When the firm was flush, few might have minded rewarding a good company man like De Simone. In these leaner times, though, it stung. Any bonus “violates the concept of partners working together,” says a former colleague, who brought in several times the business that was expected of him—all of it his own—and still saw his pay cut substantially. But it was the second-level bonus that really chafed. “It’s just noted as a special arrangement,” adds the colleague. “You have no idea how big that pool is.”
“The primary talk we would get was, ‘Outsource your life.”
There was frustration with other aspects of the new compensation system, too. Previously, partners were reluctant to ask colleagues to help on their pitches, because credit was a zero-sum game: If a partner landed the business, she would have to award some of the credit to the colleague, leaving less for herself. Under the new rules, the firm allowed the partner to claim up to 100 percent of the credit herself, then dole out up to 100 percent more among any partners who had helped.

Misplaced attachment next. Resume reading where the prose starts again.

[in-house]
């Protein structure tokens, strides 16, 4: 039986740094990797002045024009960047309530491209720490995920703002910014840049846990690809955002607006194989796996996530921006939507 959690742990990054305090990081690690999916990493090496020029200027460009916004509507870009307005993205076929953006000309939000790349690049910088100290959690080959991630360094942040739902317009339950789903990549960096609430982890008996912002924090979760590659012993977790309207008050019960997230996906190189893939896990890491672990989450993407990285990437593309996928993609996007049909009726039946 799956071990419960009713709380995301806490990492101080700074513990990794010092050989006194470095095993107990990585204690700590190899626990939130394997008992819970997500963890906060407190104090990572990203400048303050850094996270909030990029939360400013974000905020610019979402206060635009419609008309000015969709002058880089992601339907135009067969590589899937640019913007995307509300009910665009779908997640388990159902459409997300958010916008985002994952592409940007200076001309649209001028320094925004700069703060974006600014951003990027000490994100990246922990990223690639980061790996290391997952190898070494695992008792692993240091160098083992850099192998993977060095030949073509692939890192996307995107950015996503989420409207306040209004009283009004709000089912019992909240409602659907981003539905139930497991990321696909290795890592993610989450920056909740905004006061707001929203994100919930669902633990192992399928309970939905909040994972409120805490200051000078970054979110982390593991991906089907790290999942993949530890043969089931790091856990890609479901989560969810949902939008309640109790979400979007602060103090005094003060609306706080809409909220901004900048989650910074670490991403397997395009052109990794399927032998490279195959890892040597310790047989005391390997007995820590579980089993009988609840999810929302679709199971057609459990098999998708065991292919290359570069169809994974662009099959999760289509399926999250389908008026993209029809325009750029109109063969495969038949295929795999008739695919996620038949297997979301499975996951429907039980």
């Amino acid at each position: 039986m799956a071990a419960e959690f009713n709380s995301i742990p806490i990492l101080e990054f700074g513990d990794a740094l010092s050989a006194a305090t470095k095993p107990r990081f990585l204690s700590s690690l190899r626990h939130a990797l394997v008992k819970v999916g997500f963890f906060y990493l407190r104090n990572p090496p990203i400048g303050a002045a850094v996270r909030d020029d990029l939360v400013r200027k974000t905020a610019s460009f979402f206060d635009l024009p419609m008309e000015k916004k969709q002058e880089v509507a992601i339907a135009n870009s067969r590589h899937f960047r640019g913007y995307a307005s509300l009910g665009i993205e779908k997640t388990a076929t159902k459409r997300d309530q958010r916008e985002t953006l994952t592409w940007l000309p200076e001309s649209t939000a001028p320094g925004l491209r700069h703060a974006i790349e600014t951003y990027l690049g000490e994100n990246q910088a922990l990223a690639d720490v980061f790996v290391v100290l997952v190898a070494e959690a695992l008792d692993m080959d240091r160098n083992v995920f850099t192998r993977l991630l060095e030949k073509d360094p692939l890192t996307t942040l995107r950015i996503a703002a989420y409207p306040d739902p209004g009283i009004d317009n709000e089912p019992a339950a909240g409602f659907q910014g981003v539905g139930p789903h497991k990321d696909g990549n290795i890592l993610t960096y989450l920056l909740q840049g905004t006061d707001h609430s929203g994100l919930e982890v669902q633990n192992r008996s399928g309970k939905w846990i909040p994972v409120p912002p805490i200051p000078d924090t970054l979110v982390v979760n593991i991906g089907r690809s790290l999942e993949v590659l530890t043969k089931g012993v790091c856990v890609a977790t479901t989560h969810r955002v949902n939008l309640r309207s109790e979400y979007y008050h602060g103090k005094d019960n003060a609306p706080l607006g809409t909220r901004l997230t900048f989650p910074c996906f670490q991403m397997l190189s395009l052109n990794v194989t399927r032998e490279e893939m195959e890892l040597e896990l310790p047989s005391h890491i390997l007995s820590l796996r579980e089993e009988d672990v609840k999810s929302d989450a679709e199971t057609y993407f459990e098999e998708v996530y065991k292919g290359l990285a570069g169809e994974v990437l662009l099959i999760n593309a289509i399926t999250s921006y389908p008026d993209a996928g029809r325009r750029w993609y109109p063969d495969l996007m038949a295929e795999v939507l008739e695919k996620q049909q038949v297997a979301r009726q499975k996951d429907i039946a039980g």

This encouraged collaboration at times, according to several former partners. The downside was that many began to view the additional 100 percent worth of credit as a slush fund, ladling it out to friends with little role in their cases or transactions. “It led to sleazy deals,” recalls one former partner. “It took about thirty seconds for people to figure it out.” Says a former finance lawyer of two senior partners in his group: “I saw the billing going around. One was getting credit on stuff the second opened, and the second was getting credit for stuff the first one opened.” There seemed to be no way around it: The more Mayer Brown set out to fix its problems, the more deviously its partners behaved.